Fears are mounting around the world following the assassination of Iranian General Qasem Soleimani – but is World War 3 about to happen?
The killing of top Iranian Gen. Qasem Soleimani in an airstrike ordered by President Donald Trump last week sparked concerns about the possibility of World War III and renewed fears about the return of the draft. So many people visited the Selective Service website on Jan. 3, it crashed. The agency attributed the traffic increase to “the spread of misinformation,” in a tweet.
By now you’ve probably fielded a question or 15 from your children asking if they’ll be forced to pack up and go to war. Here’s how you can answer their queries.
How does the U.S. draft work?
As of today, it technically doesn’t work because there is no active draft.
“It would take an act of Congress signed into law by the president for the Selective Service Administration to go back in action and call people involuntarily to military service,” Davis Winkie, a project archivist for the Veterans History Project at Atlanta History Center and a serving officer in North Carolina’s Army National Guard tells USA TODAY.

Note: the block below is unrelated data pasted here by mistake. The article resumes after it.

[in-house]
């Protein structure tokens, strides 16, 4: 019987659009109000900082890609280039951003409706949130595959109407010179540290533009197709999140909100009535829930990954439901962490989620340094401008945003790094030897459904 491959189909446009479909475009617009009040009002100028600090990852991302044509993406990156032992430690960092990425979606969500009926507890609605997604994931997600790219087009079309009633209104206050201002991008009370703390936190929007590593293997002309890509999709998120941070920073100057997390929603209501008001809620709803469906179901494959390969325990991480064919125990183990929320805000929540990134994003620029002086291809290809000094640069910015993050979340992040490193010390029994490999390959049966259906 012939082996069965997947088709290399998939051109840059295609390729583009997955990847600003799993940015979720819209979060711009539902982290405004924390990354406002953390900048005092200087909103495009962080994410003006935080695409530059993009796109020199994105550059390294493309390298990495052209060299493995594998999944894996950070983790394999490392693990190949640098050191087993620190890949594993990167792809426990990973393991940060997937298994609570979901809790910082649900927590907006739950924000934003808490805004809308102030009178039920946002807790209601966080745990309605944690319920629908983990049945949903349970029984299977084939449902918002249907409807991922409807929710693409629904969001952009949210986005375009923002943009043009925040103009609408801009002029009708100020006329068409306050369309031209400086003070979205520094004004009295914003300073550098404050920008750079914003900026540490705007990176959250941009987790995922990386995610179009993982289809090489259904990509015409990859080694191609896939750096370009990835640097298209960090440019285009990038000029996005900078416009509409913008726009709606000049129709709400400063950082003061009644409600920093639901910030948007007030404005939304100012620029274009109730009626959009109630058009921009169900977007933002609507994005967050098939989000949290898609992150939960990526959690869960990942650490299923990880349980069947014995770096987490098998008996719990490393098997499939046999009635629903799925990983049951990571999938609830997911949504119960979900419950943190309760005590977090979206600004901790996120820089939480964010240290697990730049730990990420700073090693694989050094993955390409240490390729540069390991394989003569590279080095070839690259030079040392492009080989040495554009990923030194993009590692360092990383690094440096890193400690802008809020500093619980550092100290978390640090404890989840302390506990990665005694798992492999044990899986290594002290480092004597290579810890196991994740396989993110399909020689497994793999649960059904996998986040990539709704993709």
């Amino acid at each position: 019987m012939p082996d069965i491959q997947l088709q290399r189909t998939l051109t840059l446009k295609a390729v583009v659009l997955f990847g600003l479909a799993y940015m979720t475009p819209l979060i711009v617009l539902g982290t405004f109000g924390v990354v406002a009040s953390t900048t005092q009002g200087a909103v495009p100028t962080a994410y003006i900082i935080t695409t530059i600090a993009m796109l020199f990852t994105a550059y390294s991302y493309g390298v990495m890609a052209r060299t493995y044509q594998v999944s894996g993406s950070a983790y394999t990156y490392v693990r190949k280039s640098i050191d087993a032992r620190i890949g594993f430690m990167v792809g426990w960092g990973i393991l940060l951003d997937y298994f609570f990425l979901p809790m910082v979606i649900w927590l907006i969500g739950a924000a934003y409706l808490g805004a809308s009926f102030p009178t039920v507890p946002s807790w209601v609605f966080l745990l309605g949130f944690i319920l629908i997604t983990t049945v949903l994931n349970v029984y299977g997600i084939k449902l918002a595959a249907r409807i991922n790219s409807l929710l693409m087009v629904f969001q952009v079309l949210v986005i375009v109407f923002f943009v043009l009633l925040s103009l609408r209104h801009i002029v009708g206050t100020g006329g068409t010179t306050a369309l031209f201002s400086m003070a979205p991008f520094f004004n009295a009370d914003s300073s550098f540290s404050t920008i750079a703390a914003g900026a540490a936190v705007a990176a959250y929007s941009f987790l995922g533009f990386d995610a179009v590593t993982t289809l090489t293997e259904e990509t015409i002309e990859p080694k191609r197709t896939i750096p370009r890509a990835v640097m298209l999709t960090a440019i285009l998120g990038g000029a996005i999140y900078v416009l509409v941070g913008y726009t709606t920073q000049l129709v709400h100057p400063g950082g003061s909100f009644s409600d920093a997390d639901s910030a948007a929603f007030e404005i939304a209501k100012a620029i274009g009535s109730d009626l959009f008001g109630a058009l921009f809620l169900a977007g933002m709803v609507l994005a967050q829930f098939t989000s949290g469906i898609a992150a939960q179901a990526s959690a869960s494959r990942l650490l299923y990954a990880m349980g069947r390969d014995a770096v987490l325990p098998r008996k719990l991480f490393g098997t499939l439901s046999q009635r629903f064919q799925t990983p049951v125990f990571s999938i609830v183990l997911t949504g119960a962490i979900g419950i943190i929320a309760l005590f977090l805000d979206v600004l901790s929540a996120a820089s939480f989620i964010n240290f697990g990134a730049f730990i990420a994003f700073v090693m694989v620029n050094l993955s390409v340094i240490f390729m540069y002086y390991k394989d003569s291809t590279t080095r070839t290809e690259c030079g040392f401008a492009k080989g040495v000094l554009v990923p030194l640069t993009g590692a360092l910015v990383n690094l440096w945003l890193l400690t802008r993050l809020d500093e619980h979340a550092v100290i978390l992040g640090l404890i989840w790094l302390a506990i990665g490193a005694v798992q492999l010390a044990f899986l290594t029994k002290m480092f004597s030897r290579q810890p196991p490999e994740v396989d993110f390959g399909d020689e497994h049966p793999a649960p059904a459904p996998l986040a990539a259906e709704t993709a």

Eric Fleury, assistant professor of Government and International Relations at Connecticut College, describes the Selective Service as simply a database for the government to keep a list of eligible males that they can draft to serve in the military should there be a need.
Enacting a draft is a congressional power, not a presidential one, Fleury explains. Should there be a need for people to serve in the military involuntarily, then that list will be used to start calling people to service.
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